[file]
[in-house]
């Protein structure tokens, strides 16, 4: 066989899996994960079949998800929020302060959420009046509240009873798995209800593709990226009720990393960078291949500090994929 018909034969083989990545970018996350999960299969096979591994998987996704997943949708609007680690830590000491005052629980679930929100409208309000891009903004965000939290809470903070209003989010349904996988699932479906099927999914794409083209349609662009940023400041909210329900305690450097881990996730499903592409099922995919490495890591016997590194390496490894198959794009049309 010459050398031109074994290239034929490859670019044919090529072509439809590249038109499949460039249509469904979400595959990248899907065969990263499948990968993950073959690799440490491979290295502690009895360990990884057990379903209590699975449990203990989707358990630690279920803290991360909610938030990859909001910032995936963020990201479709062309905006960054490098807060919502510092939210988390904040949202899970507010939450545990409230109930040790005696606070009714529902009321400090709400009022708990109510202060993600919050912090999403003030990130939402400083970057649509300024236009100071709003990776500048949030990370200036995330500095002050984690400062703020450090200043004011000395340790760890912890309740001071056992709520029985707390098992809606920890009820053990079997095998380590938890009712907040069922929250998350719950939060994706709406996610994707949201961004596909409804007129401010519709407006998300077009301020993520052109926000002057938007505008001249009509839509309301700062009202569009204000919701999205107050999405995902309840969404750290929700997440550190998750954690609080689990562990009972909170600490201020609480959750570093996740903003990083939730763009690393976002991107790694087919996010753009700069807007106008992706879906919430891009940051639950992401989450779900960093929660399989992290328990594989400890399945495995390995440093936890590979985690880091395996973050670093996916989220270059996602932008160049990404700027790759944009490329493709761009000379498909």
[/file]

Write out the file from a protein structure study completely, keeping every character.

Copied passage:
[in-house]
């Protein structure tokens, strides 16, 4: 066989899996994960079949998800929020302060959420009046509240009873798995209800593709990226009720990393960078291949500090994929 018909034969083989990545970018996350999960299969096979591994998987996704997943949708609007680690830590000491005052629980679930929100409208309000891009903004965000939290809470903070209003989010349904996988699932479906099927999914794409083209349609662009940023400041909210329900305690450097881990996730499903592409099922995919490495890591016997590194390496490894198959794009049309 010459050398031109074994290239034929490859670019044919090529072509439809590249038109499949460039249509469904979400595959990248899907065969990263499948990968993950073959690799440490491979290295502690009895360990990884057990379903209590699975449990203990989707358990630690279920803290991360909610938030990859909001910032995936963020990201479709062309905006960054490098807060919502510092939210988390904040949202899970507010939450545990409230109930040790005696606070009714529902009321400090709400009022708990109510202060993600919050912090999403003030990130939402400083970057649509300024236009100071709003990776500048949030990370200036995330500095002050984690400062703020450090200043004011000395340790760890912890309740001071056992709520029985707390098992809606920890009820053990079997095998380590938890009712907040069922929250998350719950939060994706709406996610994707949201961004596909409804007129401010519709407006998300077009301020993520052109926000002057938007505008001249009509839509309301700062009202569009204000919701999205107050999405995902309840969404750290929700997440550190998750954690609080689990562990009972909170600490201020609480959750570093996740903003990083939730763009690393976002991107790694087919996010753009700069807007106008992706879906919430891009940051639950992401989450779900960093929660399989992290328990594989400890399945495995390995440093936890590979985690880091395996973050670093996916989220270059996602932008160049990404700027790759944009490329493709761009000379498909």